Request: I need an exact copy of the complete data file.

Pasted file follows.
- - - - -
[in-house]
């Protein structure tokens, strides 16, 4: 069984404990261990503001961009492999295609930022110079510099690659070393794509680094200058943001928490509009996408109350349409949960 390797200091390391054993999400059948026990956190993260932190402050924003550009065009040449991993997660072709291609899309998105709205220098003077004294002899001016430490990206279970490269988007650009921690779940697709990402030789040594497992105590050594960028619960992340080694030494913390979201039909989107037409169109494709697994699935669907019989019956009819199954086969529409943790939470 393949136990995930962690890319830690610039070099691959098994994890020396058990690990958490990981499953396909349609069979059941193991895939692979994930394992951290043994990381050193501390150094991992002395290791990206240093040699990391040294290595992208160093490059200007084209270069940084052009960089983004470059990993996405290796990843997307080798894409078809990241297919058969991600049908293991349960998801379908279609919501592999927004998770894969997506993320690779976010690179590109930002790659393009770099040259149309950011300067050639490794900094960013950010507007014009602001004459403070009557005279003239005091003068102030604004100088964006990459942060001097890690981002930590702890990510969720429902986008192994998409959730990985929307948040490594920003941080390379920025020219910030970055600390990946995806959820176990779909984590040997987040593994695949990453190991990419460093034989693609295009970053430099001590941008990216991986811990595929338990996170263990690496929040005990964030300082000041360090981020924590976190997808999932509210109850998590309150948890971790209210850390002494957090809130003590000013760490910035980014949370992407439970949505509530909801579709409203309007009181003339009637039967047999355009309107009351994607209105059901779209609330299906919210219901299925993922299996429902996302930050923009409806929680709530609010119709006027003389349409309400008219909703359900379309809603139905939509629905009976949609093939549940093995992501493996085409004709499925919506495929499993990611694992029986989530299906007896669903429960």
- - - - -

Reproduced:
[in-house]
């Protein structure tokens, strides 16, 4: 069984404990261990503001961009492999295609930022110079510099690659070393794509680094200058943001928490509009996408109350349409949960 390797200091390391054993999400059948026990956190993260932190402050924003550009065009040449991993997660072709291609899309998105709205220098003077004294002899001016430490990206279970490269988007650009921690779940697709990402030789040594497992105590050594960028619960992340080694030494913390979201039909989107037409169109494709697994699935669907019989019956009819199954086969529409943790939470 393949136990995930962690890319830690610039070099691959098994994890020396058990690990958490990981499953396909349609069979059941193991895939692979994930394992951290043994990381050193501390150094991992002395290791990206240093040699990391040294290595992208160093490059200007084209270069940084052009960089983004470059990993996405290796990843997307080798894409078809990241297919058969991600049908293991349960998801379908279609919501592999927004998770894969997506993320690779976010690179590109930002790659393009770099040259149309950011300067050639490794900094960013950010507007014009602001004459403070009557005279003239005091003068102030604004100088964006990459942060001097890690981002930590702890990510969720429902986008192994998409959730990985929307948040490594920003941080390379920025020219910030970055600390990946995806959820176990779909984590040997987040593994695949990453190991990419460093034989693609295009970053430099001590941008990216991986811990595929338990996170263990690496929040005990964030300082000041360090981020924590976190997808999932509210109850998590309150948890971790209210850390002494957090809130003590000013760490910035980014949370992407439970949505509530909801579709409203309007009181003339009637039967047999355009309107009351994607209105059901779209609330299906919210219901299925993922299996429902996302930050923009409806929680709530609010119709006027003389349409309400008219909703359900379309809603139905939509629905009976949609093939549940093995992501493996085409004709499925919506495929499993990611694992029986989530299906007896669903429960």